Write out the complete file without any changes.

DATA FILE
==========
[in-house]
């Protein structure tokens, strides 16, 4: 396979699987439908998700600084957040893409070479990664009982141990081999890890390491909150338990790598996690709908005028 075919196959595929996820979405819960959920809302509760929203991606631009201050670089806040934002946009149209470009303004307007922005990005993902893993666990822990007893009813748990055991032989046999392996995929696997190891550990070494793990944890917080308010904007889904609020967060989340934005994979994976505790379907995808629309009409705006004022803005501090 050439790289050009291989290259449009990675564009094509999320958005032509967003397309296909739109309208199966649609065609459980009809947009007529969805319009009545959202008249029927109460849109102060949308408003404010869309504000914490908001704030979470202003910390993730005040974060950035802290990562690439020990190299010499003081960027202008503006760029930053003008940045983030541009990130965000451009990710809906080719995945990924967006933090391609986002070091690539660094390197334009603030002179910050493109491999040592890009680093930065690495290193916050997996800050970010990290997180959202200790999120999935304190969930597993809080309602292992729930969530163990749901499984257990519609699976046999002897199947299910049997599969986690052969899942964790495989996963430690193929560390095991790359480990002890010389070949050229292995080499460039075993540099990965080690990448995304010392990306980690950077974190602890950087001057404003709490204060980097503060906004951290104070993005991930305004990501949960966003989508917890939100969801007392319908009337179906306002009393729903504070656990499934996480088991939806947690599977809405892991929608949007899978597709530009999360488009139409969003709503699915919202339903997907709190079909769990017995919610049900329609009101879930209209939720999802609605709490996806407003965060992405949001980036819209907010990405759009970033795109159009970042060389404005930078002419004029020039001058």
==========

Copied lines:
[in-house]
């Protein structure tokens, strides 16, 4: 396979699987439908998700600084957040893409070479990664009982141990081999890890390491909150338990790598996690709908005028 075919196959595929996820979405819960959920809302509760929203991606631009201050670089806040934002946009149209470009303004307007922005990005993902893993666990822990007893009813748990055991032989046999392996995929696997190891550990070494793990944890917080308010904007889904609020967060989340934005994979994976505790379907995808629309009409705006004022803005501090 050439790289050009291989290259449009990675564009094509999320958005032509967003397309296909739109309208199966649609065609459980009809947009007529969805319009009545959202008249029927109460849109102060949308408003404010869309504000914490908001704030979470202003910390993730005040974060950035802290990562690439020990190299010499003081960027202008503006760029930053003008940045983030541009990130965000451009990710809906080719995945990924967006933090391609986002070091690539660094390197334009603030002179910050493109491999040592890009680093930065690495290193916050997996800050970010990290997180959202200790999120999935304190969930597993809080309602292992729930969530163990749901499984257990519609699976046999002897199947299910049997599969986690052969899942964790495989996963430690193929560390095991790359480990002890010389070949050229292995080499460039075993540099990965080690990448995304010392990306980690950077974190602890950087001057404003709490204060980097503060906004951290104070993005991930305004990501949960966003989508917890939100969801007392319908009337179906306002009393729903504070656990499934996480088991939806947690599977809405892991929608949007899978597709530009999360488009139409969003709503699915919202339903997907709190079909769990017995919610049900329609009101879930209209939720999802609605709490996806407003965060992405949001980036819209907010990405759009970033795109159009970042060389404005930078002419004029020039001058």